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How to Grant Others Access to a Facebook Page

Kenny Novak • Updated on April 25, 2015
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Facebook Role

This is a pretty open-ended topic, so I’m going to talk about various forms of access you can give to different people on a Facebook page. Hopefully, one of them will answer the questions you may have. If there’s an access question you have that I haven’t covered, leave me a comment and I’ll see what I can do.

Making a Page Visible

When you first create a Facebook page, it’s by default hidden and unpublished. This is to prevent users from trying to access it before you’ve filled out information and made your first posts. It also helps keep users from posting on a feed before you’ve locked it down, or exploiting other loopholes in security before you set them.

Once you have finished setting up your page, you want to make it visible so that users can access it. In order to do so, all you need to do is click the “publish page” link at the top in the banner. If this banner doesn’t appear, you can click over to Settings. Under General, at the top, is Page Visibility. Simply click edit on this and make sure “unpublish page” is unchecked.

Pay attention to this settings menu; it will be useful for other steps as well.

Granting a User Page Special Permissions

There are eight roles a user can have when interacting with a page.

  • Banned. Banned users cannot view or interact with the page at all.
  • Not Following. The default state, users don’t who don’t follow or interact with your page have no special permissions.
  • Following. When a user follows you they gain extra permissions, typically the ability to check in or post to your page, if allowed.

The remaining five roles are administrative roles you can assign to a social media team.

  • Analyst. These users can see your Insights and can see who in the administration posted from the page account.
  • Advertiser. These users have the same permissions as analysts, but can also create and manage advertising.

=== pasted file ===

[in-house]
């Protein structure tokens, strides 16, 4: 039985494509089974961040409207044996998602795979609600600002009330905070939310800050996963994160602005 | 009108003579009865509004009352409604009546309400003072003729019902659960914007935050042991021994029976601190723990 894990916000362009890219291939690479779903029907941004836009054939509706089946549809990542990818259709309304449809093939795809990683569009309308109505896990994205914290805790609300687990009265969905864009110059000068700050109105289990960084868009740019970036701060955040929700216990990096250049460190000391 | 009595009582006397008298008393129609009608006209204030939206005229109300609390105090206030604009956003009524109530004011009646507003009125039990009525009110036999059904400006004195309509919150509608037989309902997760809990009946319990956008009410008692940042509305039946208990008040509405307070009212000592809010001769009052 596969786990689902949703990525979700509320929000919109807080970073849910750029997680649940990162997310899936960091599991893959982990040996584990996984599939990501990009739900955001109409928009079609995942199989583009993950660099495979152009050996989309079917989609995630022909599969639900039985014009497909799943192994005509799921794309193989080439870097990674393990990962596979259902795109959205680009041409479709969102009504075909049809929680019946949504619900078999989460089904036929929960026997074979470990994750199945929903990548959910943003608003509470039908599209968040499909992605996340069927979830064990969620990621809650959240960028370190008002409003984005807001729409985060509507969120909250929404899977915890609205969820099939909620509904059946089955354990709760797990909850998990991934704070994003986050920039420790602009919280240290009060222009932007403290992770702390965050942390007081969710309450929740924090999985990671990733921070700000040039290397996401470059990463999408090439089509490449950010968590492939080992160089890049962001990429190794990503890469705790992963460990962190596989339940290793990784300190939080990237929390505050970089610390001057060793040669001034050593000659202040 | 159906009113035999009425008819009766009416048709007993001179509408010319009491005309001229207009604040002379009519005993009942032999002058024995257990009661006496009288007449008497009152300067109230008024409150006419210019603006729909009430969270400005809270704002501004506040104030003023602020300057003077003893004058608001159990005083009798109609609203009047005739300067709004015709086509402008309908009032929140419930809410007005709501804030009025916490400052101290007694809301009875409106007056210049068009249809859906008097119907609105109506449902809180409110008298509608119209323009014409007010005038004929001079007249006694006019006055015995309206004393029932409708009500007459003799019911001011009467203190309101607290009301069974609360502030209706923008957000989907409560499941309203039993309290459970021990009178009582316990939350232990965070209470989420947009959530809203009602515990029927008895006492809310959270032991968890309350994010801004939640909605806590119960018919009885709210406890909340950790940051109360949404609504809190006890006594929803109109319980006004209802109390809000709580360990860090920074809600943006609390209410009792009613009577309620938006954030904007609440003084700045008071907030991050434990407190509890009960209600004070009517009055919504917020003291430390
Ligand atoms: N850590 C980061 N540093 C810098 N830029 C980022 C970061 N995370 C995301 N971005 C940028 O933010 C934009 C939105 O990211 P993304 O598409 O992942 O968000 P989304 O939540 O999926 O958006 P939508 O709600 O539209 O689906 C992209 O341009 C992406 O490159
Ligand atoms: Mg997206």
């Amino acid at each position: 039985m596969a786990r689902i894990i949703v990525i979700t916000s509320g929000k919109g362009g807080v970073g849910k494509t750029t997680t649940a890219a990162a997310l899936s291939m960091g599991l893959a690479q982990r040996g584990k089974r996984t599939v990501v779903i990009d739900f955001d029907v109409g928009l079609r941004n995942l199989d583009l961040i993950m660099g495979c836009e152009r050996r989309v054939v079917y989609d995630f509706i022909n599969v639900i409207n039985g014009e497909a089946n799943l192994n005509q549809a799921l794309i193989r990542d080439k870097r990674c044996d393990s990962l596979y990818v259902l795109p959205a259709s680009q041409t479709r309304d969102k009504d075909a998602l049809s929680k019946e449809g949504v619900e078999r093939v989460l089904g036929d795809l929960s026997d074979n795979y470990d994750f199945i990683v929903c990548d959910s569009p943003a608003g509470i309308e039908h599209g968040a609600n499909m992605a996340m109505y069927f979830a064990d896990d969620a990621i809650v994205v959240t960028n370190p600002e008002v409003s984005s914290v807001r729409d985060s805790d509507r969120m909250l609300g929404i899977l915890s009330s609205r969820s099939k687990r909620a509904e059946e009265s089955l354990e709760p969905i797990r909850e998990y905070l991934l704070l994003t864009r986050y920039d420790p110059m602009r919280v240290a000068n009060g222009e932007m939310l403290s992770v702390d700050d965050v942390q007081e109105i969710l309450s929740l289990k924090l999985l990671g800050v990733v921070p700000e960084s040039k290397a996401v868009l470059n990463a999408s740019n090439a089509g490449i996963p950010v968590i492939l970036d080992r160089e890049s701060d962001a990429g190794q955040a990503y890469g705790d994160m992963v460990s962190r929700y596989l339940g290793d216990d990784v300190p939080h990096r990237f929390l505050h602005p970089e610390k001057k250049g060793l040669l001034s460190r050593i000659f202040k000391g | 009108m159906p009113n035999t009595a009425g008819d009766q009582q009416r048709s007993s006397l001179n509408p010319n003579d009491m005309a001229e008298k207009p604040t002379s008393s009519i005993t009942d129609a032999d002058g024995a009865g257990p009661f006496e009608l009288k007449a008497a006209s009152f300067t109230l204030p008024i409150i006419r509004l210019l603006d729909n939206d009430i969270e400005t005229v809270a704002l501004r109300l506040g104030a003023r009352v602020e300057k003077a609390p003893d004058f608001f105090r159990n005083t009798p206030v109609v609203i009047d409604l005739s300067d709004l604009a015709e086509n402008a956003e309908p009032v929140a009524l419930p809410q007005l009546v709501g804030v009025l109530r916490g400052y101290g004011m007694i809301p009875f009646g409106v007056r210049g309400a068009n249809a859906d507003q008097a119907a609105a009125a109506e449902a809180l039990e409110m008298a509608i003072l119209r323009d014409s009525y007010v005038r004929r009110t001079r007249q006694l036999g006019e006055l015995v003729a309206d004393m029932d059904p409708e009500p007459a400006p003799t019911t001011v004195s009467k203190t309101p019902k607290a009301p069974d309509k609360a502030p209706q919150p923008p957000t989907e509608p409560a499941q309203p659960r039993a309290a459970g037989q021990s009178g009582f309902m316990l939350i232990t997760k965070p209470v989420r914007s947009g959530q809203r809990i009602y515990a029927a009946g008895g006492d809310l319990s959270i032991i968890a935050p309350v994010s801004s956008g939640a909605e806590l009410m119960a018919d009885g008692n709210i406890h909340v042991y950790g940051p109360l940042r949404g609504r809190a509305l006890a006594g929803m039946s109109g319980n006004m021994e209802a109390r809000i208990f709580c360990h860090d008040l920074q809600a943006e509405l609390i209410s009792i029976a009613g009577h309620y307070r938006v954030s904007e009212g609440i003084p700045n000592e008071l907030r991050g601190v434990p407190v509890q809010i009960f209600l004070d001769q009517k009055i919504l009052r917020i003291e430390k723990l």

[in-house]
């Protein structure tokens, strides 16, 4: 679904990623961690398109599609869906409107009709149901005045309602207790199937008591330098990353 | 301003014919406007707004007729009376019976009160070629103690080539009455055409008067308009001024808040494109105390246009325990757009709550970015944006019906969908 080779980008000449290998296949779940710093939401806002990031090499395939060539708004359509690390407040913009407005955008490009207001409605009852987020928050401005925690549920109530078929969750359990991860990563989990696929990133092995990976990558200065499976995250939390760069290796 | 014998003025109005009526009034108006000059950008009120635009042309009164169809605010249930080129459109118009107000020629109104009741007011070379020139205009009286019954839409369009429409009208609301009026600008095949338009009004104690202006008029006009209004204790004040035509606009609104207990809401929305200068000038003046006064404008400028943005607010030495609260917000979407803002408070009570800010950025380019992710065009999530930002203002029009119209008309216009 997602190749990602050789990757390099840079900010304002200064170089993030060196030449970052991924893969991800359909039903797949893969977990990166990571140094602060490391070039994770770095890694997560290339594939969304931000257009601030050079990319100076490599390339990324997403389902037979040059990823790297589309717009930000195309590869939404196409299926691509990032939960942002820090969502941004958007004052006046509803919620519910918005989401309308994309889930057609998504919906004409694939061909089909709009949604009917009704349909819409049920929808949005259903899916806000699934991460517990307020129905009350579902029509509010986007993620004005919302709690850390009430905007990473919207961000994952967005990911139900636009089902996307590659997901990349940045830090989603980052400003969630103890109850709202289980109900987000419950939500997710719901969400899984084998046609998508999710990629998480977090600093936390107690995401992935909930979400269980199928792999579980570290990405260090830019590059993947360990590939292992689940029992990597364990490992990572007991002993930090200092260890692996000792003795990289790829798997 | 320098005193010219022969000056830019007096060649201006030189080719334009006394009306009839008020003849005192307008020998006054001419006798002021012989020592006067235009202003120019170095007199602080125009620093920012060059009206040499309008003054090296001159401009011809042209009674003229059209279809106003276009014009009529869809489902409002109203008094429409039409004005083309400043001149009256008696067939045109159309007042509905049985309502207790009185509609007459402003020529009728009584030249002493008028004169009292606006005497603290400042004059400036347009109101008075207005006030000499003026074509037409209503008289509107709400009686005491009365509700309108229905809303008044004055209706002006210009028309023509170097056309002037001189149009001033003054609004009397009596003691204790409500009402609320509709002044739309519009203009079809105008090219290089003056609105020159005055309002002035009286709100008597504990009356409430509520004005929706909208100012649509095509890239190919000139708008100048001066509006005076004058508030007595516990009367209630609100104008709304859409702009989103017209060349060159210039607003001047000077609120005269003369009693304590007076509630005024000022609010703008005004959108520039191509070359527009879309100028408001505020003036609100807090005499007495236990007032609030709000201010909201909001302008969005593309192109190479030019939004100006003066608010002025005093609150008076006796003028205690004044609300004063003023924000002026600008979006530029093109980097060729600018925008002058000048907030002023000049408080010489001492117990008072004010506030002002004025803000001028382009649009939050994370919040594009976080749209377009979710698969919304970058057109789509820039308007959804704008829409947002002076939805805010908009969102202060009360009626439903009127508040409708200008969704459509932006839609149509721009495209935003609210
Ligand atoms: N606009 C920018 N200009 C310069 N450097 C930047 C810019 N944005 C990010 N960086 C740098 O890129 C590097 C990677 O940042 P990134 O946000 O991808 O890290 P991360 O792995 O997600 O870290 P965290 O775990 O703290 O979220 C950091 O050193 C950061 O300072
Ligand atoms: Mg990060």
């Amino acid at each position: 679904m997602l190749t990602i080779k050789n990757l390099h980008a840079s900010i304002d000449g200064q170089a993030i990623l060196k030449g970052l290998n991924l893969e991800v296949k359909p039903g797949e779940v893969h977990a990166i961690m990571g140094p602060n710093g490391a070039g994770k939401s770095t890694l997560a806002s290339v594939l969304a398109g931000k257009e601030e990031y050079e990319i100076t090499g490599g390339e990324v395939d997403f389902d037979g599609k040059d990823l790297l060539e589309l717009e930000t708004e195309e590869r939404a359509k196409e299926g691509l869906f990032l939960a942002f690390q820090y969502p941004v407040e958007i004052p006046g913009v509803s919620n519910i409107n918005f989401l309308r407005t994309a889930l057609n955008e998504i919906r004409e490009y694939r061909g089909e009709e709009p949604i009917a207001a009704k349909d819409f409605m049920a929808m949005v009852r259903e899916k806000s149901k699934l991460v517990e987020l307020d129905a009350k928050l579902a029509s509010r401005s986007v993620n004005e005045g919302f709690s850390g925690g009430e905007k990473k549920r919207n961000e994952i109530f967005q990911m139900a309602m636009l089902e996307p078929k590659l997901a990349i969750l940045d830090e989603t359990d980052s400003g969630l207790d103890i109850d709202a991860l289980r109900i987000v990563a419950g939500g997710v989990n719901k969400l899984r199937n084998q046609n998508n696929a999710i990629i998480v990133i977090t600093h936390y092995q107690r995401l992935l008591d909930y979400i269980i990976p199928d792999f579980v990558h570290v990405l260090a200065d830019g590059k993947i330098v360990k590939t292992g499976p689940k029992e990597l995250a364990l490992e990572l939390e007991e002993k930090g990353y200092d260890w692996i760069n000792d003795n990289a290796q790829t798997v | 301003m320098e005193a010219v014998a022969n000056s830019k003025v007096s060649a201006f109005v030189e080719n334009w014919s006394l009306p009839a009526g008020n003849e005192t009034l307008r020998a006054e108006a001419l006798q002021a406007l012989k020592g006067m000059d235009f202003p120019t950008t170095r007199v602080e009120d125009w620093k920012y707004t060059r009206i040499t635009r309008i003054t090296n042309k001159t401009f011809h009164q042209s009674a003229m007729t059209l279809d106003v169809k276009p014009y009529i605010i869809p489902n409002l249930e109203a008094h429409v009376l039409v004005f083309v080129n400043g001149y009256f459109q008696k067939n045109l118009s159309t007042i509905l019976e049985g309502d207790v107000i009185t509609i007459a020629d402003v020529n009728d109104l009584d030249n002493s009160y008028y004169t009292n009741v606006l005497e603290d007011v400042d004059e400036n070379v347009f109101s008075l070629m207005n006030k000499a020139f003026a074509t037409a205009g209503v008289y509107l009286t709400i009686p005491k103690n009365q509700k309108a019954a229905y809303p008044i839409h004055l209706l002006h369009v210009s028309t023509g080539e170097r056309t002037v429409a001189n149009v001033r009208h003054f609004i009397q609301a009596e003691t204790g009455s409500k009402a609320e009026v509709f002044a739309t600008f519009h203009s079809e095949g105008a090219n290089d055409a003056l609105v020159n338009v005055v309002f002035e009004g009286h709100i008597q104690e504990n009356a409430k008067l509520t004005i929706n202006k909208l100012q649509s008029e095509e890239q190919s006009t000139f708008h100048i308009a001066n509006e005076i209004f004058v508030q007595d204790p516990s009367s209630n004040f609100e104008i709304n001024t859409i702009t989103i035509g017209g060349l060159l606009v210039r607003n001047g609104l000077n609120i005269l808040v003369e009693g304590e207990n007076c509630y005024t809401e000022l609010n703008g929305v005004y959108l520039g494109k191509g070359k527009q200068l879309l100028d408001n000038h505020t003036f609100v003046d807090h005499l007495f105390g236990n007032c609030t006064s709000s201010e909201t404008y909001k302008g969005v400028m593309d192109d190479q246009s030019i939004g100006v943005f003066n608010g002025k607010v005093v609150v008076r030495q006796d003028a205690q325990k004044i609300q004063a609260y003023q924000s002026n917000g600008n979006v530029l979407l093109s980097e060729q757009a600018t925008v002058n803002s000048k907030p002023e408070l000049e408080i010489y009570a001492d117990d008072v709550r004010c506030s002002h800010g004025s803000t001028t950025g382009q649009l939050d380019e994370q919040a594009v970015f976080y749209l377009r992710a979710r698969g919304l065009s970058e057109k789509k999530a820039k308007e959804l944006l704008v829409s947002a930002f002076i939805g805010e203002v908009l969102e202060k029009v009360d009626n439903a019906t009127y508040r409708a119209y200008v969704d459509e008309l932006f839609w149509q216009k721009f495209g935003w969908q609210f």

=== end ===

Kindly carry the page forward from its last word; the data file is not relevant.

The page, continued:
• Moderators. These users have the same permissions as advertisers, but can also remove and ban people, respond to posts, delete posts, and send messages as the page.
  • Editors. These users have the same permissions as moderators, but can also create and delete posts as the page, and can edit the page itself, including adding apps.
  • Administrators. These users have the same permissions as editors, but can also manage page roles and settings. By default, only the page owner is a moderator, though you can set additional moderators.

To set a page role, a user must either be connected to you as a personal user, or you have to know their email address. In the page settings menu, click the page roles section. Type in the person’s name or their email address. There will be a role drop-down, where you select one of the five administrative roles. Click to save the changes once you have selected the role.

Choosing Administrators for Facebook Groups

A group isn’t quite a page, but admins there might want to add additional admins to help manage the group. Unlike pages, there are no special roles; just user or admin. To add someone as an admin, find them in the user list. Click the gear beneath their name and choose “make admin.” Admins can remove other admins, including the group owner, to be cautious.

Allowing Users to Check In

If you want to allow users to check in to your page, you need to have a physical location. If you don’t have a physical location, you are unfortunately out of luck.

To allow check-ins, you need to put your physical address into the system. With that address saved, Facebook will give you the option of displaying a map, as well as star reviews and check-ins. Enable this option. There is no way to remove reviews while allowing check-ins, or vice versa.

Allowing Users to Post to Walls

Another user access consideration is whether or not you want users to be able to post to your page news feed. Most businesses turn this off, because they want their feed to be a stream of their own messaging. By disabling this option, pages don’t have to worry about spam or harassment on their walls.

If you would rather allow your Facebook page news feed to operate as a public forum or as a customer service channel, you can enable posting to the timeline. Go into your page settings and click Posting Ability. The two options allow you to enable or disable user posts. When enabled, you can choose whether to allow picture and video posts.

You can also choose to review posts before they are made, so you can keep spam down while still allowing user posts. Set this option and save your changes.

Creating Collaborative Ads Groups

If you are a social media management agency, or you otherwise are managing the advertising of multiple pages, it can be a huge pain to log in and log out of multiple accounts every day. Facebook’s solution is to allow you to create an Account Group. These groups are essentially allowing ads access to multiple accounts from one singular account. In other words, your primary account can manage the ads for all of the ads accounts at once.

Allowing Others to Access Ads Accounts

If you want to allow someone else to manage your advertising for your page, as a page admin, go to your ad account settings. Once there, click to add a user to your ads account. Enter their name or email address, the same way you would for a page administration role. Choose their access level and submit the changes. That user will be notified of their new access.


  1. John augustine


    Why can’t I access my wife Nancy’s Facebook account? She also cannot access mine. She said never blocked me.

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